FIG. 1B is a functional block diagram of a line interface which supports all by-line and by-connection functions including physical layer link termination, translation of ATM header information into routing tags for use by the fabric, policing of traffic, and cell rate decoupling (insertion and deletion of unassigned cells). The interface also measures cell loss, cells tagged, cells passed and the number of cells dropped for each connection. The controller configures and monitors the line interface and the fabric components, and also provides all call access control functions including call set-up, maintenance, and tear-down. It processes the information measured by the line interface to maintain connection and link statistics for network management.
FIG. 2 illustrates connection information in the ATM header and the switch cell header used internally within the switch itself. An ATM header contains a virtual path identifier (VPI) and a virtual circuit identifier (VCI) which together uniquely denote a single connection between two communicating entities. Other information, including a payload type and header error control fields, is included for use by the network in transporting the cells.
The switch header contains a connection identifier to denote the connection. A portion of the connection identifier may be replaced by a sequence number as described later in this document. Additionally, the switch header contains routing information so that the cell can be routed through the switch fabric 4 of FIG. 1A.
The ATM address translation and rate policing/shaping block (see FIG. 1B) converts cells between the two formats by mapping each bit pattern formed by a combination of VPI and VCI fields in the ATM header to a specific connection identifier in the internal switch header.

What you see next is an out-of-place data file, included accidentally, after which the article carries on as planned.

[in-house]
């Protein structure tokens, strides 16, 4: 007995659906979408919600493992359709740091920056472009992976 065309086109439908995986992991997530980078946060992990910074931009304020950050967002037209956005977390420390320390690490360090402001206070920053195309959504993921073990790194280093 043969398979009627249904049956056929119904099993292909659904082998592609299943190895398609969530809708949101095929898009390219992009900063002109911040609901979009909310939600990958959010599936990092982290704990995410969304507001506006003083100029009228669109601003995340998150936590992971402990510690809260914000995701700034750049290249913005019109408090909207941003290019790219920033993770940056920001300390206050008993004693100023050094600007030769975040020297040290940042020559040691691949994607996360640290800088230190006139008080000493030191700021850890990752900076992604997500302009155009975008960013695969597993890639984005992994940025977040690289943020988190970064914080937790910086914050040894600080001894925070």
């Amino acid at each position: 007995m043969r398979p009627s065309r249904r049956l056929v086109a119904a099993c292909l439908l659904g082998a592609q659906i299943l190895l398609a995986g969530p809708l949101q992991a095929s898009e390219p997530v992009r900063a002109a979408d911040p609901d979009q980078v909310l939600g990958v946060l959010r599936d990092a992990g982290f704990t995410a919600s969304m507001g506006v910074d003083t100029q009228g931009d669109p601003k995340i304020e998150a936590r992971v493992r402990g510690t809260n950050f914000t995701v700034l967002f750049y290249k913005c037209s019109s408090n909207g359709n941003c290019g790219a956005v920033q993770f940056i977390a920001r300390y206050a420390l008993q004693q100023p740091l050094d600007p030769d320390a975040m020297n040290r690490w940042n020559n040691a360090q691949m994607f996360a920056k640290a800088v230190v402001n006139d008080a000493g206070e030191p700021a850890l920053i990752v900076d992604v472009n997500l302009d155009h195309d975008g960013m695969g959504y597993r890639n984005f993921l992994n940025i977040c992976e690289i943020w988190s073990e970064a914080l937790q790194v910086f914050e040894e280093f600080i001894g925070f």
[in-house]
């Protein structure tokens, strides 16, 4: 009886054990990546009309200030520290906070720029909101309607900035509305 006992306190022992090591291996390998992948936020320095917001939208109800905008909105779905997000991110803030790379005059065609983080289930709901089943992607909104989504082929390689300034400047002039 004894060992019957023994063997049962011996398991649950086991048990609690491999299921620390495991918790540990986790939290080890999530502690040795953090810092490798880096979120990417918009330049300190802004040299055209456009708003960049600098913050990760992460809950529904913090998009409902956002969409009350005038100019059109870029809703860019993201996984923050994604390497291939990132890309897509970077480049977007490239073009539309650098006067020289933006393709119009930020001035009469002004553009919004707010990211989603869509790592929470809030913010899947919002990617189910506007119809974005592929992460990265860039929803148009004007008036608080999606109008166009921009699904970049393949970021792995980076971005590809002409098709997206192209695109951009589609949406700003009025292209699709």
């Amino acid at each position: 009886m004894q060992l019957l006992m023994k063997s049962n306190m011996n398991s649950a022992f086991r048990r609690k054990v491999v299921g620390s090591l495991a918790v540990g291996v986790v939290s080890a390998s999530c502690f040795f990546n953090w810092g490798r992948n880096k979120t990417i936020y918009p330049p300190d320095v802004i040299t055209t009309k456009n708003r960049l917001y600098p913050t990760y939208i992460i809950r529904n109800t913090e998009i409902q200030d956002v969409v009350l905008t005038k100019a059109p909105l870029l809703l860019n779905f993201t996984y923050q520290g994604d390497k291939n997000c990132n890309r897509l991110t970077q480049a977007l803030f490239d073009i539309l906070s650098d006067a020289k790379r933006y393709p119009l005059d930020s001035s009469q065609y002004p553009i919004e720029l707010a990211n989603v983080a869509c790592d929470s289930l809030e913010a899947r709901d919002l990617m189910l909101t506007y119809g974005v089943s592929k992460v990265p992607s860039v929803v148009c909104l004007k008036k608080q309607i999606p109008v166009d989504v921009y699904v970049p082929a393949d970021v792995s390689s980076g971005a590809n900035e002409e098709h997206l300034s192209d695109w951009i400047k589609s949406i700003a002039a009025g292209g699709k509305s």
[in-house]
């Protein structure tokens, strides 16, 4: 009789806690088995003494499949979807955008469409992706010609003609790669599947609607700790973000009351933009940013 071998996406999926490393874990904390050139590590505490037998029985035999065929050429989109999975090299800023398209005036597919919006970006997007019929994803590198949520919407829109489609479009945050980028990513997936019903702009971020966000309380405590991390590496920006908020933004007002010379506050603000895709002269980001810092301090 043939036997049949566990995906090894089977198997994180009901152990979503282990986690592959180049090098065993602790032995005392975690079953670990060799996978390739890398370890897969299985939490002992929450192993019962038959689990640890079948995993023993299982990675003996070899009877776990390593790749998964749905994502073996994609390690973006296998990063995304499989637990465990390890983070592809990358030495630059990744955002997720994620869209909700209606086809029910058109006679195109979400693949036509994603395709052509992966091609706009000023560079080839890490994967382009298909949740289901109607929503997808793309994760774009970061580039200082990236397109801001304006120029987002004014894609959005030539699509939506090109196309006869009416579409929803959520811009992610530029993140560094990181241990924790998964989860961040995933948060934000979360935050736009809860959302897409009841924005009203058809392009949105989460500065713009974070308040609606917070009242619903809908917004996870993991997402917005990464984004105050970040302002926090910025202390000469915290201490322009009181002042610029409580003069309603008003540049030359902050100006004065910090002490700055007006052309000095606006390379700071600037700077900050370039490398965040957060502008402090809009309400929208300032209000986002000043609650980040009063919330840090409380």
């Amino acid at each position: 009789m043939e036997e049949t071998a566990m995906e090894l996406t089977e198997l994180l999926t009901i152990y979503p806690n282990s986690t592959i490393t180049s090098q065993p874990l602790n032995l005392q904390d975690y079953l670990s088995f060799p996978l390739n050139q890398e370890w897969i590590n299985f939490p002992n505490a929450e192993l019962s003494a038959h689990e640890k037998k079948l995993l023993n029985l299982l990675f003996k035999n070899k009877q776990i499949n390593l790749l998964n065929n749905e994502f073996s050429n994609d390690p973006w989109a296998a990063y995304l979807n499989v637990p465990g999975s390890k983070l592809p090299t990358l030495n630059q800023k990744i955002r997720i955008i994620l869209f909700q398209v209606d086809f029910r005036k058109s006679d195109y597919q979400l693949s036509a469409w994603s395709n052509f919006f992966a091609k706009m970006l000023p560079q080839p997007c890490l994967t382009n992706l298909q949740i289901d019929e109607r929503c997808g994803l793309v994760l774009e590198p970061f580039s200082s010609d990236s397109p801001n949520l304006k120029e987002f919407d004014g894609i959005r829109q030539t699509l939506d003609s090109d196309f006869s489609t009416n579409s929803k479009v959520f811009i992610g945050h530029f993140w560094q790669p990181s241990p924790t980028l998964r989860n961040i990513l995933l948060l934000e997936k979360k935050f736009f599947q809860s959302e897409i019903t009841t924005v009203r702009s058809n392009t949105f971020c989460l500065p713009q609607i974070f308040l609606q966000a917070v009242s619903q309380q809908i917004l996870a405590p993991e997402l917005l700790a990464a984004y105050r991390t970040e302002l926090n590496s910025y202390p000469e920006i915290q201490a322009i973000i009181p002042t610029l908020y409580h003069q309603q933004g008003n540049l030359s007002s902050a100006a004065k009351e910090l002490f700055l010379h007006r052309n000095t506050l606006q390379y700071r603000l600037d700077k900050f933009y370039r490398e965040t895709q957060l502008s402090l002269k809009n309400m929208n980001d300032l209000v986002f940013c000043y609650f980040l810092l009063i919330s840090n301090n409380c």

Therefore, cells that enter the switch have the ATM header removed and replaced with a switch header determined by the combination of the VPI and VCI fields in the ATM header. After those cells have been routed through the switch fabric, the switch header is replaced by an ATM header with the VPI and VCI fields set according to the value of the connection identifier.
FIG. 3 illustrates the switch fabric which routes cells to the proper outputs and maintains queue-level statistics on congestion, the number of cell periods during which backpressure is applied, and cell loss. The fabric is a 16 port buffered Benes interconnection network with 4×4 switch routing elements. In cell routing, as each cell passes through each individual switch routing element (SRE) from input to output, the SRE routes it to the proper output(s), depending on settings of bits within the routing tag. The fabric control port, which is directly connected to the control bus, allows the controller to program the SREs, and read their status. The fabric base clock (FBCLK) sets the rate at which data are acted on by the SREs, and transferred from one SRE to the next. This determines the internal link rate of the fabric.